For larger distances run-of-the-mill stars are of no use: they are too dim. There are, however, some stars which at the end of their life blow themselves apart and, in doing so, become anomalously bright (out-shining a galaxy in many cases) for a brief period of time (less than a month); such an object is called a supernova (for more details see Sect. 9.3.4). The unique characteristics and enormous brightness of a certain type of supernova can be used to determine distances beyond the reach of the previous methods.
There have been many measurements of the manner in which a supernova, whose distance to Earth is known (using one of the previous methods), increases its brightness and then dims into oblivion. There is one type (called type Ia) for which this brightening and dimming is very regular: when the maximum brightness at a distance of 1 l.y. is calculated (using the known distance and the 1/distance2 rule), it is found to be the same for all cases .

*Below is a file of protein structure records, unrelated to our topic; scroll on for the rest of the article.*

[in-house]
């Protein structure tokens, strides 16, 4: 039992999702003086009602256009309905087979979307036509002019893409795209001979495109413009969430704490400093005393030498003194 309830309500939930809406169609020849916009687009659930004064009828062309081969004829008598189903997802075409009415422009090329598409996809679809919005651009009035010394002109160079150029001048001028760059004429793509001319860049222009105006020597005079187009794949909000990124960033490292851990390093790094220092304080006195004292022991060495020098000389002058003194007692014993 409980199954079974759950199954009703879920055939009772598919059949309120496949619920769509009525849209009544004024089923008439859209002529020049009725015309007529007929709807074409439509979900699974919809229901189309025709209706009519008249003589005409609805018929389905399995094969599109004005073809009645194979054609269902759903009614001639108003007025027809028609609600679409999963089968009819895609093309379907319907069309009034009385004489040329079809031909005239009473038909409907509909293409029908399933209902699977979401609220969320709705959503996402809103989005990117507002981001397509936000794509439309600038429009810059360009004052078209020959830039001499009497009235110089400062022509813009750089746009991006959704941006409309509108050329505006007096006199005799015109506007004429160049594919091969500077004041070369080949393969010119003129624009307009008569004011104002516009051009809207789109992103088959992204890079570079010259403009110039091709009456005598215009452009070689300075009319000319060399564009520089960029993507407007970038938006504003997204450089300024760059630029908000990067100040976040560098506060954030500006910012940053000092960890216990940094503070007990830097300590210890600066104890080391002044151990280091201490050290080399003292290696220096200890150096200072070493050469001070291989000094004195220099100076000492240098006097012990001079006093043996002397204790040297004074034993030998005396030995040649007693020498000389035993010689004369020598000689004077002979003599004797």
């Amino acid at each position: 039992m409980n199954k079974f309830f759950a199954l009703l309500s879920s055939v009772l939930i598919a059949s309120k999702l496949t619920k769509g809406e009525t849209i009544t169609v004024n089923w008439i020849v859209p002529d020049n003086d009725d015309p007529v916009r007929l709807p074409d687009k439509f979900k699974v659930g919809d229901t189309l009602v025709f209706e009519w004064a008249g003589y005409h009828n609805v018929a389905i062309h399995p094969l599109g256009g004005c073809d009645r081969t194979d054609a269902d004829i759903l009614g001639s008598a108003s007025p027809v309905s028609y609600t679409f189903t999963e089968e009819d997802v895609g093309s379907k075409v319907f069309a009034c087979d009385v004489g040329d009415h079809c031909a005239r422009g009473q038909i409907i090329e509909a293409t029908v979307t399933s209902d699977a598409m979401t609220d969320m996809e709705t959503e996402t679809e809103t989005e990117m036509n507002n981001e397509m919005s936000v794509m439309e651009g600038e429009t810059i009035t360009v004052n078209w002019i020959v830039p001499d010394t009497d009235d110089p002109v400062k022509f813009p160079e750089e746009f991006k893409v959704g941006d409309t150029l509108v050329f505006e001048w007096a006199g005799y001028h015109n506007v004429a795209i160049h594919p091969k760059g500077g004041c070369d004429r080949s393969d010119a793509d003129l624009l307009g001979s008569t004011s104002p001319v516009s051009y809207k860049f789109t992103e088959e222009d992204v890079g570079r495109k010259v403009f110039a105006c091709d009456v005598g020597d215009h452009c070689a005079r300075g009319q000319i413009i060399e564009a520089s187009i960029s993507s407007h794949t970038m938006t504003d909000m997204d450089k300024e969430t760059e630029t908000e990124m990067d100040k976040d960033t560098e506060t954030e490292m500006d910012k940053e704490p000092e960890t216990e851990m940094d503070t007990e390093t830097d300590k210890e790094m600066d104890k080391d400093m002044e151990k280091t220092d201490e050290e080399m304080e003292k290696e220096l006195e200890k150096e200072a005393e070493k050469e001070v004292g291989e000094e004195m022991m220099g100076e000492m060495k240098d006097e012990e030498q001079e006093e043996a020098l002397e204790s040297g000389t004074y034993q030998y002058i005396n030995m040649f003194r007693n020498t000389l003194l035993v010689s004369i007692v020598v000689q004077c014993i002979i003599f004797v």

If the distance to a far away galaxy is required, one must first locate a type Ia supernova in it (which do occur regularly) and then measure its observed brightness. Comparing this result with the known maximum brightness (at a 1 l.y. distance) achieved by all such supernovae one can determine the distance to the galaxy in question (again using the 1/distance2 rule). Since supernovae are extremely bright this method is useful to very large distances, up to 109 l.y.